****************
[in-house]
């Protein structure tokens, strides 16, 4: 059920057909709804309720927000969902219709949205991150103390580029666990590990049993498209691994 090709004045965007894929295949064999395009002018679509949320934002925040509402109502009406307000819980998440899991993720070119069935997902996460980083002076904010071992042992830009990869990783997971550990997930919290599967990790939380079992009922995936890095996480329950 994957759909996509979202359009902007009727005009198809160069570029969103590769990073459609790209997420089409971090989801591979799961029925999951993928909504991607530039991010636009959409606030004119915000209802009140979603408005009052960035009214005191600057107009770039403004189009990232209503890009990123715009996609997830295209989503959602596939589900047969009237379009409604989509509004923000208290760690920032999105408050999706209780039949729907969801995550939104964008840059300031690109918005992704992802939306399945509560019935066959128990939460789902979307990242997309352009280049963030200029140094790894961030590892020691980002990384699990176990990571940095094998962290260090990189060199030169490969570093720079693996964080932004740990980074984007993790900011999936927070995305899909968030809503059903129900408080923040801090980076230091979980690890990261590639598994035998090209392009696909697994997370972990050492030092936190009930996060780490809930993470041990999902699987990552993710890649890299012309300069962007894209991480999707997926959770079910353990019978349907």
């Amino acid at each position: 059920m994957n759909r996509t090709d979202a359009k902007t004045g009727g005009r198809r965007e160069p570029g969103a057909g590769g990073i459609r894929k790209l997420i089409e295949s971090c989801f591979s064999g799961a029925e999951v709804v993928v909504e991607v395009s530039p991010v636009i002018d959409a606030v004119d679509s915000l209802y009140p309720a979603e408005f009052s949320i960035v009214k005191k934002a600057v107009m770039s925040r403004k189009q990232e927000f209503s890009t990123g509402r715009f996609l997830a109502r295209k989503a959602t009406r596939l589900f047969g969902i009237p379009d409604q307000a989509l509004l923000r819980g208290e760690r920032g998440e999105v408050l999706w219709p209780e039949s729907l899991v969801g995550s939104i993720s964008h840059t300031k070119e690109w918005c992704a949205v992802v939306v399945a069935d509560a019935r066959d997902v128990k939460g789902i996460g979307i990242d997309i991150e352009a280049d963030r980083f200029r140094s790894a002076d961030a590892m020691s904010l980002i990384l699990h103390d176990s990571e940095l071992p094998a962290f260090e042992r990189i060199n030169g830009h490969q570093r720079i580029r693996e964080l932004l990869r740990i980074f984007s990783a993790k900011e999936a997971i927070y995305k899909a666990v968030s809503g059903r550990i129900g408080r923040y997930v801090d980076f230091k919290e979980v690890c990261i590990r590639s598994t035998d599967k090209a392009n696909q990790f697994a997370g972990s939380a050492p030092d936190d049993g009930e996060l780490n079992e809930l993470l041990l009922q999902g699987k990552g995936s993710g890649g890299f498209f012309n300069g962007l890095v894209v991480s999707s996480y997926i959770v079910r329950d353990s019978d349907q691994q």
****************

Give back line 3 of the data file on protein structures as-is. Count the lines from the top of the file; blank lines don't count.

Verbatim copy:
């Amino acid at each position: 059920m994957n759909r996509t090709d979202a359009k902007t004045g009727g005009r198809r965007e160069p570029g969103a057909g590769g990073i459609r894929k790209l997420i089409e295949s971090c989801f591979s064999g799961a029925e999951v709804v993928v909504e991607v395009s530039p991010v636009i002018d959409a606030v004119d679509s915000l209802y009140p309720a979603e408005f009052s949320i960035v009214k005191k934002a600057v107009m770039s925040r403004k189009q990232e927000f209503s890009t990123g509402r715009f996609l997830a109502r295209k989503a959602t009406r596939l589900f047969g969902i009237p379009d409604q307000a989509l509004l923000r819980g208290e760690r920032g998440e999105v408050l999706w219709p209780e039949s729907l899991v969801g995550s939104i993720s964008h840059t300031k070119e690109w918005c992704a949205v992802v939306v399945a069935d509560a019935r066959d997902v128990k939460g789902i996460g979307i990242d997309i991150e352009a280049d963030r980083f200029r140094s790894a002076d961030a590892m020691s904010l980002i990384l699990h103390d176990s990571e940095l071992p094998a962290f260090e042992r990189i060199n030169g830009h490969q570093r720079i580029r693996e964080l932004l990869r740990i980074f984007s990783a993790k900011e999936a997971i927070y995305k899909a666990v968030s809503g059903r550990i129900g408080r923040y997930v801090d980076f230091k919290e979980v690890c990261i590990r590639s598994t035998d599967k090209a392009n696909q990790f697994a997370g972990s939380a050492p030092d936190d049993g009930e996060l780490n079992e809930l993470l041990l009922q999902g699987k990552g995936s993710g890649g890299f498209f012309n300069g962007l890095v894209v991480s999707s996480y997926i959770v079910r329950d353990s019978d349907q691994q």